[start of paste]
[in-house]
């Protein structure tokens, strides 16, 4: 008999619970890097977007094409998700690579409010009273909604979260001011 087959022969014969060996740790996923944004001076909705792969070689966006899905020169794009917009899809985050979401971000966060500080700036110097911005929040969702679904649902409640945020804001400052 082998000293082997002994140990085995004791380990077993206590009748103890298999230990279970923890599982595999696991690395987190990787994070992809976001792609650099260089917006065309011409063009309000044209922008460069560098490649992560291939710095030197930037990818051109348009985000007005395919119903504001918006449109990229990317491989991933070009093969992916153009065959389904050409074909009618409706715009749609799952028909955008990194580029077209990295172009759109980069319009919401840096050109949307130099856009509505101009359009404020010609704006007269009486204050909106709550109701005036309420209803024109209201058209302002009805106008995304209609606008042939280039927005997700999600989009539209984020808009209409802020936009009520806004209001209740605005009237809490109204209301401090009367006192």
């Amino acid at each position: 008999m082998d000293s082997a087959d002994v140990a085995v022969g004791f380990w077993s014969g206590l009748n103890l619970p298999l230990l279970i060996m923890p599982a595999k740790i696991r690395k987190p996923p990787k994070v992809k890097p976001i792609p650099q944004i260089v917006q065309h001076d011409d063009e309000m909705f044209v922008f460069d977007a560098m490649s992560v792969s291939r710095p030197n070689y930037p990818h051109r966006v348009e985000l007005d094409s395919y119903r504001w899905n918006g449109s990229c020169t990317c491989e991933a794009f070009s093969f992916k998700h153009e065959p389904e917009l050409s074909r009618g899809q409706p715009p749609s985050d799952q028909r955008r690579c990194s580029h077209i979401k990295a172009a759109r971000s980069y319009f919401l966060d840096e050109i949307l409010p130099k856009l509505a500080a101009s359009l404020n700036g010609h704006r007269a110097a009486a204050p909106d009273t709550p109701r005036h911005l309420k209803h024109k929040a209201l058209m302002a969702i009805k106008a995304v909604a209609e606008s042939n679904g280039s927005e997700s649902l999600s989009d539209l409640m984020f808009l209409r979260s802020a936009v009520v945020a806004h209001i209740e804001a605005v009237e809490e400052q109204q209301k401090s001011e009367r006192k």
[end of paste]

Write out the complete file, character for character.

[in-house]
């Protein structure tokens, strides 16, 4: 008999619970890097977007094409998700690579409010009273909604979260001011 087959022969014969060996740790996923944004001076909705792969070689966006899905020169794009917009899809985050979401971000966060500080700036110097911005929040969702679904649902409640945020804001400052 082998000293082997002994140990085995004791380990077993206590009748103890298999230990279970923890599982595999696991690395987190990787994070992809976001792609650099260089917006065309011409063009309000044209922008460069560098490649992560291939710095030197930037990818051109348009985000007005395919119903504001918006449109990229990317491989991933070009093969992916153009065959389904050409074909009618409706715009749609799952028909955008990194580029077209990295172009759109980069319009919401840096050109949307130099856009509505101009359009404020010609704006007269009486204050909106709550109701005036309420209803024109209201058209302002009805106008995304209609606008042939280039927005997700999600989009539209984020808009209409802020936009009520806004209001209740605005009237809490109204209301401090009367006192």
């Amino acid at each position: 008999m082998d000293s082997a087959d002994v140990a085995v022969g004791f380990w077993s014969g206590l009748n103890l619970p298999l230990l279970i060996m923890p599982a595999k740790i696991r690395k987190p996923p990787k994070v992809k890097p976001i792609p650099q944004i260089v917006q065309h001076d011409d063009e309000m909705f044209v922008f460069d977007a560098m490649s992560v792969s291939r710095p030197n070689y930037p990818h051109r966006v348009e985000l007005d094409s395919y119903r504001w899905n918006g449109s990229c020169t990317c491989e991933a794009f070009s093969f992916k998700h153009e065959p389904e917009l050409s074909r009618g899809q409706p715009p749609s985050d799952q028909r955008r690579c990194s580029h077209i979401k990295a172009a759109r971000s980069y319009f919401l966060d840096e050109i949307l409010p130099k856009l509505a500080a101009s359009l404020n700036g010609h704006r007269a110097a009486a204050p909106d009273t709550p109701r005036h911005l309420k209803h024109k929040a209201l058209m302002a969702i009805k106008a995304v909604a209609e606008s042939n679904g280039s927005e997700s649902l999600s989009d539209l409640m984020f808009l209409r979260s802020a936009v009520v945020a806004h209001i209740e804001a605005v009237e809490e400052q109204q209301k401090s001011e009367r006192k």